In the Open
Recently we've been working with JotSpot on building an application in the open. We had dual goals of both creating another tool for the Xircles Community Platform and to build some enthusiasm in the JotSpot developer community. Being a completely new platform (though, based on established Wiki principles), JotSpot has a typical chicken/egg problem. Developers don't necessarily want to be the first to jump into something new. By developing an application in the open, we hoped to allow potential developers to live vicariously through us.
What We Built
JotSpot itself is a pretty agile, allowing folks to quickly develop one-off applications that they might've typically built in Excel or other lightweight "platforms". In tandem with this, we figured an a project-management application in the mode of agile processes would be only fitting. Plus, it'd benefit Xircles.
So, we built AgilePlanner a useful tool for developers. These same developers can pretty easily change and extend AgilePlanner to suit their own needs. And in the spirit of opensource, everyone will benefit.
While developer AgilePlanner, we blogged about our activities, particularly asking questions and demonstrating that we indeed did not know it all. This drew many great responses from the community of spectators and agile method experts. We learned more about agile methods, and they learned about working with Jot.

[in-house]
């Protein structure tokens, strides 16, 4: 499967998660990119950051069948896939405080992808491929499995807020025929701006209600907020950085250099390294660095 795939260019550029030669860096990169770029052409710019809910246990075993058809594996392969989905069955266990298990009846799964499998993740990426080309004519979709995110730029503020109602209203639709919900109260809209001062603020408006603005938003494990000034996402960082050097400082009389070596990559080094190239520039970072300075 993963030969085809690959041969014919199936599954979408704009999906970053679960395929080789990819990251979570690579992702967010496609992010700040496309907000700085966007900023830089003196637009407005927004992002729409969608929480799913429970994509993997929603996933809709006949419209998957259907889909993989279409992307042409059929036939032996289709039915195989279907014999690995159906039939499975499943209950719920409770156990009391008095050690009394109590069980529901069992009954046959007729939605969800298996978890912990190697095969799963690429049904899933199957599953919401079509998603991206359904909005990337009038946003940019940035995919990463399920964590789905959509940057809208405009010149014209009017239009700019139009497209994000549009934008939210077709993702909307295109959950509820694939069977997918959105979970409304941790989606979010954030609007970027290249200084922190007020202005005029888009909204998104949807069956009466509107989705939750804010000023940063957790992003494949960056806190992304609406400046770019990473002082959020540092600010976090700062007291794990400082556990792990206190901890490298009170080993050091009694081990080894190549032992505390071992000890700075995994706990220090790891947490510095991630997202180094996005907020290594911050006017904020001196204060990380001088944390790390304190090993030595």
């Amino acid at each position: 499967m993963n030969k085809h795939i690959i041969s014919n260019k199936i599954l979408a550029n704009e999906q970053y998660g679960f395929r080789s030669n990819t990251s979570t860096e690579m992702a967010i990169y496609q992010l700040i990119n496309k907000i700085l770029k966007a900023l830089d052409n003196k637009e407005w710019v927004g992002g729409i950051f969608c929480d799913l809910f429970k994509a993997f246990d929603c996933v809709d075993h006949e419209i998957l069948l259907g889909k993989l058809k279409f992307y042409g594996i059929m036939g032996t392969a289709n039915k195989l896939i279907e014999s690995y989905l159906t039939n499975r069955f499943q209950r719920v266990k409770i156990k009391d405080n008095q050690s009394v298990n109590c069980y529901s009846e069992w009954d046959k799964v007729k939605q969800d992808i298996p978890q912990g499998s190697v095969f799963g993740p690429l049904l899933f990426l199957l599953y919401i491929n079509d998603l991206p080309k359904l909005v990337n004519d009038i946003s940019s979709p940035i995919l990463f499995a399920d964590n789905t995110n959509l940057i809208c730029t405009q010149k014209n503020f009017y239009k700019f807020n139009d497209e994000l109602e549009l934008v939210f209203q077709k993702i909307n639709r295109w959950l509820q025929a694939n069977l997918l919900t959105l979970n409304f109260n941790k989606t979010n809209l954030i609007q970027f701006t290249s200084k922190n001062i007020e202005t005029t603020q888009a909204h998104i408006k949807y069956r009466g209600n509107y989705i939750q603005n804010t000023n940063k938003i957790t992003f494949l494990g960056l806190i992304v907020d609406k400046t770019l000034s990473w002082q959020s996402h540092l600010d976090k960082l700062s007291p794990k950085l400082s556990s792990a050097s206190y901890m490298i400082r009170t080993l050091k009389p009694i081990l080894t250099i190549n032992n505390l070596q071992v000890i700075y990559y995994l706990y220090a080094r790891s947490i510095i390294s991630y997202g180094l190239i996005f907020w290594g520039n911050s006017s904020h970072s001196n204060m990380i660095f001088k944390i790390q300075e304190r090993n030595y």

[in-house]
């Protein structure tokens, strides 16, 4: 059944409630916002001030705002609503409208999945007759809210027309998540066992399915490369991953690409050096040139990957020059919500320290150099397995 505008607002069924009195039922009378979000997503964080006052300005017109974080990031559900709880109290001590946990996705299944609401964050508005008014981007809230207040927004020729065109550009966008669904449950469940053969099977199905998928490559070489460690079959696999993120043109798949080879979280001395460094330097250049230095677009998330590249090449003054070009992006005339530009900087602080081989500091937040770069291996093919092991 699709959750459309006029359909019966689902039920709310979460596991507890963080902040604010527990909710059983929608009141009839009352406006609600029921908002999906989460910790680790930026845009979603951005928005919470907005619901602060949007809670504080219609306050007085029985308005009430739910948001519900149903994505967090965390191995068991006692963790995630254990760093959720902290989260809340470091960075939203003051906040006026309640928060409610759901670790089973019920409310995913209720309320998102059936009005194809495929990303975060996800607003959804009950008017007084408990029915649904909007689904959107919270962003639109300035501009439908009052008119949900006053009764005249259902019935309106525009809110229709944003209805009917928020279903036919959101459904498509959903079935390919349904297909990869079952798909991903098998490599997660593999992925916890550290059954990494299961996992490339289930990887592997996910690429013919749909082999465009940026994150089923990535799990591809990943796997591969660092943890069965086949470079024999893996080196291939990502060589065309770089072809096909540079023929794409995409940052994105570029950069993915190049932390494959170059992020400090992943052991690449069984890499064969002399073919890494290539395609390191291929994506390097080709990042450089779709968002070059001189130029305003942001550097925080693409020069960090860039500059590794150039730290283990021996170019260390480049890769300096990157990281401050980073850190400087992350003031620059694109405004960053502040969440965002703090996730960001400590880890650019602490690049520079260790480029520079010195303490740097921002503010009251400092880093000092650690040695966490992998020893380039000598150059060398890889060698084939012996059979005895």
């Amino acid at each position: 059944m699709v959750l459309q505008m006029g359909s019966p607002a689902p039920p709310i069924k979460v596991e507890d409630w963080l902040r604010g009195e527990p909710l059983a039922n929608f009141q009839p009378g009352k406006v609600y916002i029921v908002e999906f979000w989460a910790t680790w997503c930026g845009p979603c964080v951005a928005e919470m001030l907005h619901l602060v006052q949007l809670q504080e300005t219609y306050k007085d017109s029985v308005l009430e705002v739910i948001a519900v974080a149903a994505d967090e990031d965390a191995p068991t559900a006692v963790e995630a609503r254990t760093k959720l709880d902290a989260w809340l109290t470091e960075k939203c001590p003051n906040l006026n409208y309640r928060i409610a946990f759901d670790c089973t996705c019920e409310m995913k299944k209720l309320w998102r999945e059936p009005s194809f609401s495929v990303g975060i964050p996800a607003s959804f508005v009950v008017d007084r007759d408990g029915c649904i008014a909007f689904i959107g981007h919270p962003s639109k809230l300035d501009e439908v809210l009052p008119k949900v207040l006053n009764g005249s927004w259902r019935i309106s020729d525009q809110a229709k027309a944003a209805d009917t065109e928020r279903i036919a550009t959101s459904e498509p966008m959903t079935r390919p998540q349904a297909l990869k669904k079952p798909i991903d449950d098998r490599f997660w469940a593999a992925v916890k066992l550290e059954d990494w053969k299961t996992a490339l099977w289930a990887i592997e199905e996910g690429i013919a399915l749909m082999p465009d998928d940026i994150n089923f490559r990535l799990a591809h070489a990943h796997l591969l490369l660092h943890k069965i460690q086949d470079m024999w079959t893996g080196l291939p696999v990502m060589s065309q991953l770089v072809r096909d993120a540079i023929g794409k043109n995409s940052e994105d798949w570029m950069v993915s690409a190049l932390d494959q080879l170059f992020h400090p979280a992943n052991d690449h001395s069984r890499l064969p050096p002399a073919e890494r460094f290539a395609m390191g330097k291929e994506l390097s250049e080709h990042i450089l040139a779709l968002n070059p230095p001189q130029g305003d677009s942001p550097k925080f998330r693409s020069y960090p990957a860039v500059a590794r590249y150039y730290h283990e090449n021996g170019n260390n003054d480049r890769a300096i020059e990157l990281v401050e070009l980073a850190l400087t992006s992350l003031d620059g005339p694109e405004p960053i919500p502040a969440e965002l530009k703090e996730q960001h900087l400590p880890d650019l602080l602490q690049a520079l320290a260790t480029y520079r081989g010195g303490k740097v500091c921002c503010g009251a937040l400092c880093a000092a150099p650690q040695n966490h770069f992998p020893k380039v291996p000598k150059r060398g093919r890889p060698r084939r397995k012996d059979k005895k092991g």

We've currently got a few people who are submitting proposals to Google's Summer of Code to continue development on AgilePlanner. OpenXource wins by getting a better tool for Xircles. JotSpot wins by getting more developers exposed to their platform. And Google wins by gaining massive goodwill from the opensource community and creating potential future superstar employees. All in all, creating AgilePlanner as an opensource project, in the open, has had no downside, and many significant advantages. It just goes to show that the intellectual property of coding does not necessarily have the most value.